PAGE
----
Coming back, the coins have remained significant in Indian history as treasure troves.  Local legends of farmer hitting gold pot whilst ploughing galore.  In ancient times, the finder of the treasure was the owner and in some laws, it was the property of the King with some share for the finder.  Reportedly according to Manu, the King obtains one half of the hoard.    Interestingly, there was an enactment -  Indian Treasure Trove Act, 1878 which authorized Govt. to claim possession of any treasure unearthed that exceeded ten rupees in value.  This Act is still in force in various States as modified in Sept. 1949.   the Act defines  “treasure” to mean anything of any value hidden in the soil, or in anything and whenever such treasure is found, the finder has to notify the Collector in writing.  

Swarnamukhi  is a river of southern India flowing near the famous pilgrim centre of Sri kalahasti in Chittoor district of Andhra.  It has major Saivaite shrines along its course.  The temple of Sri Kalahastheeswarar and his consort Gnana Prasunambika Devi is a very important Shaivaite temple and is believed to be the site where Kannappa Nayanar (Thinnan) offered both his eyes to cover the blood flowing from the Shivalingam.  It is closer to Tirupathi and the temple where the Lord is in vayu form is known as Dakshina kailasam.  This temple is believed to be built during Pallava period with structures added by Kulothunga Chola and Krishnadevarayar.   The name of the place comes from three animals, Sri (spider), Kala (snake) and Hasti (elephant) who worshipped Shiva and gained salvation here.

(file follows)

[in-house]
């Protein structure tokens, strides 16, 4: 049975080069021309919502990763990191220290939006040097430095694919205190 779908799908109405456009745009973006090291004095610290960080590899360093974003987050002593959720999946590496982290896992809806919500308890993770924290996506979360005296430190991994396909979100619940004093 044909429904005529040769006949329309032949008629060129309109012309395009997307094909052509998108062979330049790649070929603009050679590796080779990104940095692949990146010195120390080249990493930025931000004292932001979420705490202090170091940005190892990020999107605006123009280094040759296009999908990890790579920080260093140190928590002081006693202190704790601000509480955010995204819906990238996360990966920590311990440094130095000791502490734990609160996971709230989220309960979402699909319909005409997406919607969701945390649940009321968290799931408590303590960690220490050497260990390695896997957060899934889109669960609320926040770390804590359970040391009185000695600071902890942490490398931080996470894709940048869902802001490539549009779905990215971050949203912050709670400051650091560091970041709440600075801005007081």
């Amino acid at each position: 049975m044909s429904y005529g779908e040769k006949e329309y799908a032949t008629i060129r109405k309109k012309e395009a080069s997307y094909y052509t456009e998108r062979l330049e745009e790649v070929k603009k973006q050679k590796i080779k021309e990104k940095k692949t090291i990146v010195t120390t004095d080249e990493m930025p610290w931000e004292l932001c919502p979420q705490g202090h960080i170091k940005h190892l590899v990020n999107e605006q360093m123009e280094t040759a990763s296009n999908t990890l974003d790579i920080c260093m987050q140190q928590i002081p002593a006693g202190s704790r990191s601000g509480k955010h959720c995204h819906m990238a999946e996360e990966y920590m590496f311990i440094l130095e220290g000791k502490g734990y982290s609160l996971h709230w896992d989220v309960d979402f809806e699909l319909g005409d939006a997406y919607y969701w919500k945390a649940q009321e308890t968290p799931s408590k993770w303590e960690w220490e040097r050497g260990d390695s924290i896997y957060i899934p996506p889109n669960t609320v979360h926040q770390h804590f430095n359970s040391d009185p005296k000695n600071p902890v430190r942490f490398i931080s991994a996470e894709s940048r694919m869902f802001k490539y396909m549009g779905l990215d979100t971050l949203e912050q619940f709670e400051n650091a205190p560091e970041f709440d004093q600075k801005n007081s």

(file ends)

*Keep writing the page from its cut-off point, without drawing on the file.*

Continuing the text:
Of late this place has been in the news ...........  the present one being the huge cache of gold in the river Swarnamukhi.   There are reports in local papers that Revenue Officials seized 1,800 Gold or other highly valuable glittering coins weighing about 3 kilos 800 grams, from a fisherman when he was found selling the coins at a Gold Smith shop.  Reportedly, those coins had entangled in the fish net in the Swarnamukhi river.  The coins are bearing Queen Victoria portrait on it with the year 1891 in print.
In Sanskrit, the river  ‘Swarnamuki’ itself means Golden river.  There are many theories floating around of the treasure that the ordinary man got struck to his net. This has led to hundreds of people, dipping and diving into the river in pursuit of more coins.  The gold coins that were found are being examined by the Revenue authorities for finding out their historical background and to check their real value.  

In case you are planning to go to Srikalahasti for having darshan of the Lord – it is around 115 km from Chennai and would take less than 3 hours by car.  One route is going in NH5 – 27 km Cholavaram – 22 km – Gummidipoondi – 19 km Tada – turn left on SH 49 and within 50 km is Sri Kalahasti.  One can also go through Puzhal, Navarikuppam, Cholavaram, Nagalapuram, Puttur, Renigunta, Erpedu and Srikalahasti.  There are frequent buses from Koyambedu also.

Regards – S.Sampathkumar.


  1. Very Interesting indeed, and very enlightening...guess i have to run...the bus to sri kalahasthi leaves in 20 minutes...)

  2. Dear Vinzee, I followed and read your post on Raghavan and numbers, which was quite interesting. Why did you stop with a solitary post and wrote none after that - Sampath

  3. Ran out of time...or creative energy...I dont know...But, i will start again, soon...